The area is largely for outdoor enthusiasts. Pine River runs through town. Access to the body of water allows for kayaking, which Mueller said she enjoys frequently, or fishing and canoeing. Others take to the woods to search for the perfect prey during different seasons of hunting throughout the year. Some engage in nature through exercise like traversing a bike or walking trail, or even a mountain bike trail. When snow falls, people can be found cross country skiing, snowmobiling and snowshoeing.
A notable feature is the local drive-in movie theater. With just one screen, Starlite Theater shows double features even in cooler months. October hosts Halloween favorites while November and December shows include holiday classics. Starlite has an accompanying brick and mortar theater dubbed Center Cinema in the center of the city that plays similar, but sometimes more current, films.
Founded in 1851, Richland Center has two industrial parks.
“It’s a tremendous load for a municipality of this size,” said Jim Schwingle, WPPI Energy senior energy services manager for the city.
The businesses there specialize in food and foundry products. The scenic area hosts community events, like Thunderfest over the Fourth of July weekend. There is also a self-guided walking tour to take in the richness of the architectural designs within the historic neighborhoods. Frank Loyd Wright was born in the city in the late 19th century and the only building designed by him there is the A.D. German Warehouse, completed in 1921.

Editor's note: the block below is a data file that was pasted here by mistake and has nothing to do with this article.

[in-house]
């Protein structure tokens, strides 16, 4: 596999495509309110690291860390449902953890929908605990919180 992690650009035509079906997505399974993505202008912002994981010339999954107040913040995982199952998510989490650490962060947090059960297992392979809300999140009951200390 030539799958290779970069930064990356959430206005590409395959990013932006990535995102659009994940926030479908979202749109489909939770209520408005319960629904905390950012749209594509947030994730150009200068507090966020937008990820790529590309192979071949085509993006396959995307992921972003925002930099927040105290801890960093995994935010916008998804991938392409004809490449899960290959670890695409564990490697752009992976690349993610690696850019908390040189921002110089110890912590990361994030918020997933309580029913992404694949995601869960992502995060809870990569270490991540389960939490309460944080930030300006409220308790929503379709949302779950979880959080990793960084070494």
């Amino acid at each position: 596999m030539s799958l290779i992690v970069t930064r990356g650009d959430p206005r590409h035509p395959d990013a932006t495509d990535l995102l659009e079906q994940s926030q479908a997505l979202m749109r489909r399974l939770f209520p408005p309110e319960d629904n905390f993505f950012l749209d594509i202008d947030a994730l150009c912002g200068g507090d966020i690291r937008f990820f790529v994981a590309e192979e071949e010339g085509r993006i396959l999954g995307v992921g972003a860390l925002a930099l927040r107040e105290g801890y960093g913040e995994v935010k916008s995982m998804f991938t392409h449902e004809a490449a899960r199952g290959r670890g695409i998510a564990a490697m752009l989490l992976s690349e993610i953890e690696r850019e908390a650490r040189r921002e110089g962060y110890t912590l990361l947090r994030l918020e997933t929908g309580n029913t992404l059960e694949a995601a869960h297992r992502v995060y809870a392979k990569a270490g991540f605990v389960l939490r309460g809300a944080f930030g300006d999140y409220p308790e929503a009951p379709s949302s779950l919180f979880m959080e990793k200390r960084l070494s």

Other notable historical moments included a visit from President John F. Kennedy, who gave a speech on the steps of the Park Hotel, built in 1873. Former president George W. Bush, in a 2004 bid for reelection, spoke to supporters at Richland High School. Richland Center became an important location for voting rights in Wisconsin. Suffragists Laura Briggs James, Julia Bowen and other residents founded the Richland Center Women’s Club in early 1882 and became an influential move organization in the state. Susan B. Anthony even visited the city in 1886. Laura James’ daughter, Ada James, helped found the Political Equality League in 1909, which also advocated for women’s rights.
Richland Center is where the creation of a Children’s Welfare Board took place. The Richland Center Telephone Company, founded there in 1918 as part of the GTE Corporation, which was the largest independent telephone company in the country at the time, eventually became Verizon Communications at the turn of this century.
Natural landscapes serve as background for cultural stops, like crafts at a night market, theatre, musical performances, a variety of dining options, wineries and a local brewery.
The utility has a record of trying out items still seen as too new by many, from LED lights to electric vehicle chargers. One of their EV chargers is now 10 years old, even as the prevalence of electric vehicles on roads is still slowly growing in Wisconsin. Though having them definitely bolsters tourism, Mueller said. If people know they can charge during a road trip, they park their vehicle and peruse some of the downtown shops while they wait.